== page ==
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Why would a young person today be religious?
One of religion's main appeals is its claim to a coherent account of the universe. But that might be too simplistic for our pluralistic age.
 
Easter selfie!
Easter selfie! (REUTERS/Jon Nazca)

This week millions of Jews in America and around the world celebrate the holiday of Passover. Meanwhile, millions of Christians are preparing to commemorate the crucifixion of Jesus Christ on Good Friday and rejoice in his resurrection on Easter Sunday three days later.

And then there's everyone else.

I don't mean Muslims and Hindus and Buddhists and adherents of many other smaller faiths around the globe. I'm talking about the growing number of people, mainly in the U.S. and Europe, who couldn't care less about religious holidays and rituals. These are the "nones" — the roughly one fifth of all Americans, and 32 percent of those under 30, who profess no religious affiliation at all. For these tens of millions of people, religion is largely a matter of indifference.

A good number of the nones pray and claim to have spiritual experiences. But they have no interest in joining concrete religious institutions or abiding by religious traditions of any kind. For them, organized religion simply isn't an active option.

What, if anything, can organized religions say in response to the rise of the nones? How might they make a case for religious faith and observance? Why should a young person choose to be seriously religious today?

Predictably, liberal churches and synagogues usually claim that religious institutions would benefit by becoming more liberal, while more conservative ones see the confident embrace of tradition as the key to revival.

Joseph Bottum's An Anxious Age — which I reviewed critically in a recent column — contains in a few stray paragraphs a less conventionally political account of religion's potential appeal to at least some young people. It's a suggestion worth pondering.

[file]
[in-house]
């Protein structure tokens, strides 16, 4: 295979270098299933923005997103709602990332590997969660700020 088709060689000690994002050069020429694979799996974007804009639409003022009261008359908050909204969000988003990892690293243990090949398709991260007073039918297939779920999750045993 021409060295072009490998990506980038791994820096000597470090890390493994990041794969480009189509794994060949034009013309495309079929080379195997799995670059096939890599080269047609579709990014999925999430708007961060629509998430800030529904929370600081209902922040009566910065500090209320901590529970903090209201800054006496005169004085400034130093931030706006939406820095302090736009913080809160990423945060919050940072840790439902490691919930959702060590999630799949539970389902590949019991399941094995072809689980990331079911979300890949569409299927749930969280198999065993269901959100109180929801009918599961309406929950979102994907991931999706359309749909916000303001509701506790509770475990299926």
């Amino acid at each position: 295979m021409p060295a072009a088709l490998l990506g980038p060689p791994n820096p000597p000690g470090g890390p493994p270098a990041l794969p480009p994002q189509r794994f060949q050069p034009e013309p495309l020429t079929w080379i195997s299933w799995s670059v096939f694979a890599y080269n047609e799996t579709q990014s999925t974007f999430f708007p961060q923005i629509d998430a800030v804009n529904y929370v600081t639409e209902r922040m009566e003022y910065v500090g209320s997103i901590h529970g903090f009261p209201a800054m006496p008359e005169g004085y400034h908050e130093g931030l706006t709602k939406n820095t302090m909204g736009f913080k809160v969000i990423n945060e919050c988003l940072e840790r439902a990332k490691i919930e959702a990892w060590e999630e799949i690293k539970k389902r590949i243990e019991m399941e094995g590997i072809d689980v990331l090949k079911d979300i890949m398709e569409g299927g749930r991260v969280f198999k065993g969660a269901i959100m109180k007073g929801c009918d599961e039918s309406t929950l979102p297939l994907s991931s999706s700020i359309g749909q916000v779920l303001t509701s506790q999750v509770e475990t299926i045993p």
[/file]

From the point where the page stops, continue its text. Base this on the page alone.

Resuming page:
Reflecting on the worldwide popularity of Pope John Paul II, Bottum proposes that serious piety appeals to those who demand "that this world — the universe, creation, life, truth, and beauty — makes sense," and that all of these aspects of existence "cohere."

That is indeed the great promise held out by the great monotheistic traditions: To grant us a coherent account of the whole of things.

The longing for such a holistic view of existence is deeply rooted in human nature, though the pervasive irony and cynicism of our age convince many to view it with suspicion.

The greatest philosophers and theologians were less inhibited. Plato called it "eros" and linked it to both sexual desire and the hunger for philosophical wisdom. The Christian tradition, especially in its Eastern mystical modes, talked about an inexpressible and inextinguishable yearning of the soul for communion with divine infinitude. Immanuel Kant described reason as a faculty of the mind driven toward metaphysical speculation by the craving for knowledge of the "unconditioned" ground of all conditioned causes.

What separates ancient and medieval from modern accounts of these longings is the question of whether there is an object that can satisfy them. Plato suggested that eros ultimately seeks to gaze upon eternal Ideas that exist above and beyond our imperfect world of contingency and accident. Theologians argued that the longing is satisfied by the worship and contemplation of God. Bottum implies something similar — though he includes the entire edifice of post-Vatican II liturgy, dogma, doctrine, theology, and apologetics.